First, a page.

- Death Investigations – Review of the role of officers and detectives/investigators in various types of death investigations. This includes, but is not limited to, drownings, homicides, suicides, and accident fatalities.
- Mock Trial – Explores effective advocacy, appropriate professional conduct, and trial preparation. Students have the opportunity to participate in direct and cross examination of witnesses, opening statements, closing arguments, and the introduction of evidentiary exhibits.
Internships help you understand professional work conditions and how the material you’ve learned in class looks in the real world. Students have interned with these organizations:
- Sobering Center Austin
- Juvenile Probation
- Austin Police Department
- Travis County Sheriff’s Office
- Dallas County Public Defender
- Travis County District Attorney’s Office
- The office of Houston-area Texas State Representative Armando Walle
The Criminal Justice faculty come from a wide variety of criminal justice-based disciplines. We are dedicated to providing the best student experience possible through classroom innovation and engaged-learning styles. Faculty also ensure a personal advising experience which allows individual students to share their dreams and aspirations for their future within the criminal justice discipline.
"The field of criminal justice requires that students use their brains and their hearts to work through complicated problems. In the classroom, students use their intellect and empathy, as well as actual criminal justice data, to identify, diagnose and respond to real-world challenges."
- Warren Anderesen, Ph.D., Associate Professor of Criminal Justice
"Teaching is my passion and St. Edward’s allows the opportunity to engage with students on many different levels. Criminal Justice is an important field in our society, and is ever changing. Criminal Justice students at SEU have the opportunity to gain foundational knowledge of the system, interact with criminal justice professionals on campus and off, and study the latest research trends. My research focuses primarily death penalty issues concentrating on future dangerousness, race, and ethics; as well as, juror decision-making, moral foundations and crime, veterans’ treatment court, and incarcerated mothers."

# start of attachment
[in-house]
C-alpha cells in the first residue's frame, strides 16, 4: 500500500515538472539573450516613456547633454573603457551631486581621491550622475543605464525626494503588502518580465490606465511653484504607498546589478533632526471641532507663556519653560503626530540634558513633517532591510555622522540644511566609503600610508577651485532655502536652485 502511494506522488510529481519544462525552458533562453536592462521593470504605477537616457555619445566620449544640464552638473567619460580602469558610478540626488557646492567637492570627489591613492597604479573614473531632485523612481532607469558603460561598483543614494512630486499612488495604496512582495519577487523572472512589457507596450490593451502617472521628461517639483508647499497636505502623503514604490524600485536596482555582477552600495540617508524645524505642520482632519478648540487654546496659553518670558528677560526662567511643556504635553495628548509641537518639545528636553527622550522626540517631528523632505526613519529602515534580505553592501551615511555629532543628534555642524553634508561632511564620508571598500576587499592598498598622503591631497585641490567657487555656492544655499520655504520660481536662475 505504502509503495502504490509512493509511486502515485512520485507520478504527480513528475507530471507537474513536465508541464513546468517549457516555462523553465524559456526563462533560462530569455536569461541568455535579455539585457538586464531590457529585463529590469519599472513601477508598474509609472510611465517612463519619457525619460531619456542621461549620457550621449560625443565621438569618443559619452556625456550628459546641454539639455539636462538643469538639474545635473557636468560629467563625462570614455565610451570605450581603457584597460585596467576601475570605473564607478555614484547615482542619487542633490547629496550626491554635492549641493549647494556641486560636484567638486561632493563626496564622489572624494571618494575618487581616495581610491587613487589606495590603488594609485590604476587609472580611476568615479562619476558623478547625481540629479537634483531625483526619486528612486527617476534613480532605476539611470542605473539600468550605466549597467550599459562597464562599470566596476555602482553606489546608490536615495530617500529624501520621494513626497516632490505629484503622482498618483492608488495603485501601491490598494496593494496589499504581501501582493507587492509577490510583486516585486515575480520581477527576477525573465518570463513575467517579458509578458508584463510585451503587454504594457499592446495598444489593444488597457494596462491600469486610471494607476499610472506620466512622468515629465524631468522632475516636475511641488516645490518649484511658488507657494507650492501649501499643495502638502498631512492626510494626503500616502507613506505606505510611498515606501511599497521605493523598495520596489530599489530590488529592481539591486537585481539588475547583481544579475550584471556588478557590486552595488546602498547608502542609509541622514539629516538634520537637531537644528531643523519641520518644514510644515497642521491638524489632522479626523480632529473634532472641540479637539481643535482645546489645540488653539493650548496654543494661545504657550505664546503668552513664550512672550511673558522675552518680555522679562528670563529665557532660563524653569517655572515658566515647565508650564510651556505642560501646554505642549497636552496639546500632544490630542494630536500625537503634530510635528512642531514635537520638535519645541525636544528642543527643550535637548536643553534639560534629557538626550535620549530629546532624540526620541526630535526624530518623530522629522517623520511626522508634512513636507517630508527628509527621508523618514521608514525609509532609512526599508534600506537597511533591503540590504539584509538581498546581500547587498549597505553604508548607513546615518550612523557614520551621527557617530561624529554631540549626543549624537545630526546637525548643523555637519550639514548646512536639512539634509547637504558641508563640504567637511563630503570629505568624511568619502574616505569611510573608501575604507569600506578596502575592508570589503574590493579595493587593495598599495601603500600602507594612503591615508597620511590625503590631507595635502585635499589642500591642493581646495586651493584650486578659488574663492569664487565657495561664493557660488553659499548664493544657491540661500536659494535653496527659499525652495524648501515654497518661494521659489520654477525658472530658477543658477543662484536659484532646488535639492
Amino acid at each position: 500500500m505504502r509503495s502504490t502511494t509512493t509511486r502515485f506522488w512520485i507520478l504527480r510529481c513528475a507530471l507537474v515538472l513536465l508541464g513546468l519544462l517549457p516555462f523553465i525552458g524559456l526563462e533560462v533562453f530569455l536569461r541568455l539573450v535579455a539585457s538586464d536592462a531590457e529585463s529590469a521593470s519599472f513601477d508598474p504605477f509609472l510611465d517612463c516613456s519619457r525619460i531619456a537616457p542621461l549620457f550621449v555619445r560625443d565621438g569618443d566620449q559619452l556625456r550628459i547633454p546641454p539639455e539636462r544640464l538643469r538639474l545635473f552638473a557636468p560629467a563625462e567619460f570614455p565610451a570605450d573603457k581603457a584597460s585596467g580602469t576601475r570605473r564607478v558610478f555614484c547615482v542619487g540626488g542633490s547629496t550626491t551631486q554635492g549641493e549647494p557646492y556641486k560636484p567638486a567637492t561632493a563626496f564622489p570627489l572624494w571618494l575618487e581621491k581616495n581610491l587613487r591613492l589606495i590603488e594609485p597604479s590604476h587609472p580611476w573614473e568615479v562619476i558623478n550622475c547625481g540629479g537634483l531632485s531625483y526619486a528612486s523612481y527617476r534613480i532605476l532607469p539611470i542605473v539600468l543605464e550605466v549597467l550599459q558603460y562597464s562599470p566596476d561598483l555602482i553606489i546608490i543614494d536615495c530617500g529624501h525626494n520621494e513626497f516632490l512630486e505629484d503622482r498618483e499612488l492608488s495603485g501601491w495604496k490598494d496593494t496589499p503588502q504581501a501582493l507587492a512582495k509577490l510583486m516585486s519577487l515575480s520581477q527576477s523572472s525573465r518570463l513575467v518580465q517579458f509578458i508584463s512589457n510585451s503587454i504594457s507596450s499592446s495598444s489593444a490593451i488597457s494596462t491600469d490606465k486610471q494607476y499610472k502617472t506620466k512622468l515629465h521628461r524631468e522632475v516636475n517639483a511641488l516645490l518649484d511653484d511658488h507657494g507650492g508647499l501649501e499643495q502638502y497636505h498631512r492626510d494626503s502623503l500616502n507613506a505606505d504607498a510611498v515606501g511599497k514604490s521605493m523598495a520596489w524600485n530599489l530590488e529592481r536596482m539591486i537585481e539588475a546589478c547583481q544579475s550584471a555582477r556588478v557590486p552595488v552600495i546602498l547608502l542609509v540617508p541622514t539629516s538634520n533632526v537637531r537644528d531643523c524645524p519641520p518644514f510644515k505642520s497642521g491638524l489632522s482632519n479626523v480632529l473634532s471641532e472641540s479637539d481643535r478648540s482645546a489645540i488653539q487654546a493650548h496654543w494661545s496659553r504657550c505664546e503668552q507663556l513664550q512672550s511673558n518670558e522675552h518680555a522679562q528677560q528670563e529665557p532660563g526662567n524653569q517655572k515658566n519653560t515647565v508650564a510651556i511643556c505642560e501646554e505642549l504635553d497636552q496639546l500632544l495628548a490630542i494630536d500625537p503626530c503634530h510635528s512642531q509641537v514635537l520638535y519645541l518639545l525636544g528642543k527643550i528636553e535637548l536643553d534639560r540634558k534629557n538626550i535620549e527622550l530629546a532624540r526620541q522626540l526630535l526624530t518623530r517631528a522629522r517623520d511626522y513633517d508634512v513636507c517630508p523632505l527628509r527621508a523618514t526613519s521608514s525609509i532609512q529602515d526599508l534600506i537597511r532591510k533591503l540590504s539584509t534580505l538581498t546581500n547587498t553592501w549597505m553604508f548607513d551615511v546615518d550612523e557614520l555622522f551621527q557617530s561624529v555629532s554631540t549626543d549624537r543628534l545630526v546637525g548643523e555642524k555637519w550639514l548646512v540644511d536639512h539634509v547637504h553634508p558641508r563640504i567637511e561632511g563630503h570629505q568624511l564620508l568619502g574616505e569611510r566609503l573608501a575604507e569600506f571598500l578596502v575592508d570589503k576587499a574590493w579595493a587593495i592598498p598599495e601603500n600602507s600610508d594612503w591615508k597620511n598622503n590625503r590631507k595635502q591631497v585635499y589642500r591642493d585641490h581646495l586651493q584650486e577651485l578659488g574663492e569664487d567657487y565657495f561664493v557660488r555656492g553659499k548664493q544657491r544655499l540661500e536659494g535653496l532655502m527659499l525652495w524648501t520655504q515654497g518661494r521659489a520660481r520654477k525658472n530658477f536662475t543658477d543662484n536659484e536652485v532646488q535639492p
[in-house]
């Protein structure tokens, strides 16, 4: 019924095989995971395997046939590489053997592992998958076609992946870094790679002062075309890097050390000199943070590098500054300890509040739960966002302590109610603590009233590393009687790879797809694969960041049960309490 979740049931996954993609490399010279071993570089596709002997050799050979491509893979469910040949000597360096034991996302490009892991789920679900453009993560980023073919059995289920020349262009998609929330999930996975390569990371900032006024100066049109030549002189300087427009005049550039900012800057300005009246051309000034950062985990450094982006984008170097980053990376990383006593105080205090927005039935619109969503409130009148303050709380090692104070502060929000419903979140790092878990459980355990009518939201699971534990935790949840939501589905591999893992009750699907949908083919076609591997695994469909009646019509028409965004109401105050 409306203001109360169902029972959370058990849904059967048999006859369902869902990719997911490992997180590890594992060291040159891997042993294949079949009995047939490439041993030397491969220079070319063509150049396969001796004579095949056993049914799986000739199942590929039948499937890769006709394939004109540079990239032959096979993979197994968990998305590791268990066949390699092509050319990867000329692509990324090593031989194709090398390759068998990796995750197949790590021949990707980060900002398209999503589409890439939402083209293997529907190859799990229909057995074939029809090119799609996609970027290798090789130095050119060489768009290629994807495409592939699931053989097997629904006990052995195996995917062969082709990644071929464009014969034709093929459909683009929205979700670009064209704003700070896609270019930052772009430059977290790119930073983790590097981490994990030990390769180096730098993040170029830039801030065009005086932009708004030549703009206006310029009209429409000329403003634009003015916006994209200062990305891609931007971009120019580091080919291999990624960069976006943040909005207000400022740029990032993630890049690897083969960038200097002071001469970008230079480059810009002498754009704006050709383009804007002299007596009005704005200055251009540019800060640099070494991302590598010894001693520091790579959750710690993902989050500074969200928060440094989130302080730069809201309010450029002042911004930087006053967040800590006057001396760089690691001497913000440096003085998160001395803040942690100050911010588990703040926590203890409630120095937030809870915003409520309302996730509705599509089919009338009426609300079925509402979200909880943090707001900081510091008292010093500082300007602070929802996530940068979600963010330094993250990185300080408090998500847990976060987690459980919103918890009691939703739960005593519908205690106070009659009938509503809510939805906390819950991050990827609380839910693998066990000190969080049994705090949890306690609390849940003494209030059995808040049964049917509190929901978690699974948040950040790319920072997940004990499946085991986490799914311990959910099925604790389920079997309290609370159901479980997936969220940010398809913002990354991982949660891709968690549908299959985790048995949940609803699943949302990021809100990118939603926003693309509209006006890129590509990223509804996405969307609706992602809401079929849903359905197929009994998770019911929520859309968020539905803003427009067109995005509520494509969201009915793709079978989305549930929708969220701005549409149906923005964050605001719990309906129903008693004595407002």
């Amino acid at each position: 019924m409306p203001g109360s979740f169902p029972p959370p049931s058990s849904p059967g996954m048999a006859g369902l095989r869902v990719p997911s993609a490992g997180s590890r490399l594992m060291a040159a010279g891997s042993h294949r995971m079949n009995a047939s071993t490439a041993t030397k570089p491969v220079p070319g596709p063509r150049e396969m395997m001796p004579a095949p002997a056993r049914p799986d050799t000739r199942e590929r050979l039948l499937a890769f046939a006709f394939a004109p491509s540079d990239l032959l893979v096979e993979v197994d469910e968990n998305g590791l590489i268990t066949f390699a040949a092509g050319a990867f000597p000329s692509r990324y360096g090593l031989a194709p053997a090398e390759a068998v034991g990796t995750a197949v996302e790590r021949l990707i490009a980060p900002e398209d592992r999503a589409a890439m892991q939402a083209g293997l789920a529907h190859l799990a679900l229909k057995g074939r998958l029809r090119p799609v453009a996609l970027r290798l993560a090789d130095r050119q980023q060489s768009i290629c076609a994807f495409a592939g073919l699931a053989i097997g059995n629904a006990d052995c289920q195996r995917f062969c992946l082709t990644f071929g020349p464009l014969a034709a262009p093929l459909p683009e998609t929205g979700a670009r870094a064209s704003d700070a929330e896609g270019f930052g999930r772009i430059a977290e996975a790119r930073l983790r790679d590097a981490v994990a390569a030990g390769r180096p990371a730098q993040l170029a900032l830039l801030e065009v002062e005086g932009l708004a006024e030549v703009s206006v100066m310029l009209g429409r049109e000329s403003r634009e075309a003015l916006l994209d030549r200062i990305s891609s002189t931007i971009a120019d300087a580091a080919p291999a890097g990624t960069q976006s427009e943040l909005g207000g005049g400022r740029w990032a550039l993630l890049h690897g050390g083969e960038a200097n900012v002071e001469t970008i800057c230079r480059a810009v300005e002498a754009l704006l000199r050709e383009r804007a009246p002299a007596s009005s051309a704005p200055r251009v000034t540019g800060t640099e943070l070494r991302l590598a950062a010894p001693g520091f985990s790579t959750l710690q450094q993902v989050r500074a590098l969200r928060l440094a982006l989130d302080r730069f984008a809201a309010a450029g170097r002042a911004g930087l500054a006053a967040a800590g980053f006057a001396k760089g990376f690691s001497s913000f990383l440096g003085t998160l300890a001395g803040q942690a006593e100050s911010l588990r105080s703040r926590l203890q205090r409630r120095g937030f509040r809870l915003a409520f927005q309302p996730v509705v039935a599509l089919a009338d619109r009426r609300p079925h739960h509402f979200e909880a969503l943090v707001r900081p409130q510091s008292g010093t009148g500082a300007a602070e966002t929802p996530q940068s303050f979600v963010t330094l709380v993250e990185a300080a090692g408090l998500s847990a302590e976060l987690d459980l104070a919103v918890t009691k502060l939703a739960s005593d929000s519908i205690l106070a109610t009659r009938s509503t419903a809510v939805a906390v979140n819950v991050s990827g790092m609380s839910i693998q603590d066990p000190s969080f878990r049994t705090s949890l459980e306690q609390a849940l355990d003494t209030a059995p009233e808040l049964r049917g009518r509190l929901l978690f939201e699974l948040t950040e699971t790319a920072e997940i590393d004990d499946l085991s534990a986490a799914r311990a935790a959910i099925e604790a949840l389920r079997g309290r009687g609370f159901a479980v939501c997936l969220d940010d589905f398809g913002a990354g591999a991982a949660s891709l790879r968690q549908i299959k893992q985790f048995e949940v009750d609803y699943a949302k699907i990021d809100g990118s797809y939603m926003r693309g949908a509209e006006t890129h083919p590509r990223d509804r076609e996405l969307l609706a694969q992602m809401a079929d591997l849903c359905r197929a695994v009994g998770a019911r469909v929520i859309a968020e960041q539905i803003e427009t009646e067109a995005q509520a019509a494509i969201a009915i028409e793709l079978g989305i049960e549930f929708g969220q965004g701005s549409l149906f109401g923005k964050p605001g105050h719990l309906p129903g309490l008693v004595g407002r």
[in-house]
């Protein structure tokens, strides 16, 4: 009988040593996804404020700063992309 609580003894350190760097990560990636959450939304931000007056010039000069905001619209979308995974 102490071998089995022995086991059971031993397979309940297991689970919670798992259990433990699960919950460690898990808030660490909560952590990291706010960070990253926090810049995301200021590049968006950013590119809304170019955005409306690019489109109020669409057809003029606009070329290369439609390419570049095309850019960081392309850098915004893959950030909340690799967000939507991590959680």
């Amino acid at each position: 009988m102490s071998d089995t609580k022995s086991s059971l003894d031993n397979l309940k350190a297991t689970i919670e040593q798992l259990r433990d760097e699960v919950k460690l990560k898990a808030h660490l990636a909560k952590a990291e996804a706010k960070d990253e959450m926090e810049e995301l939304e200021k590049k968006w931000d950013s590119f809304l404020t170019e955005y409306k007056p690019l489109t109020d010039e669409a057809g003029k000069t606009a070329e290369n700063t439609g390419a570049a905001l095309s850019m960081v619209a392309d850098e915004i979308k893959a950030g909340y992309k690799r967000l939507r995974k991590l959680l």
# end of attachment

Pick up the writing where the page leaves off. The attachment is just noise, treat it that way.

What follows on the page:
- Lisa Holleran, Ph.D., Associate Professor of Criminal Justice
"For me, learning is about making personal connections and engaging with the material in a way that makes it familiar to the student. My courses are designed around this philosophy and involve scenario based learning. This allows students the opportunity to apply the knowledge gained in the course to problems they will encounter as practitioners in the criminal legal system.
My research focuses primarily on trust in the police, program evaluation and policy analysis, LGBTQ+ people and the criminal legal system, and social inequalities, crime, and justice."
-L. Nic Cabage, Ph.D., Assistant Professor of Criminal Justice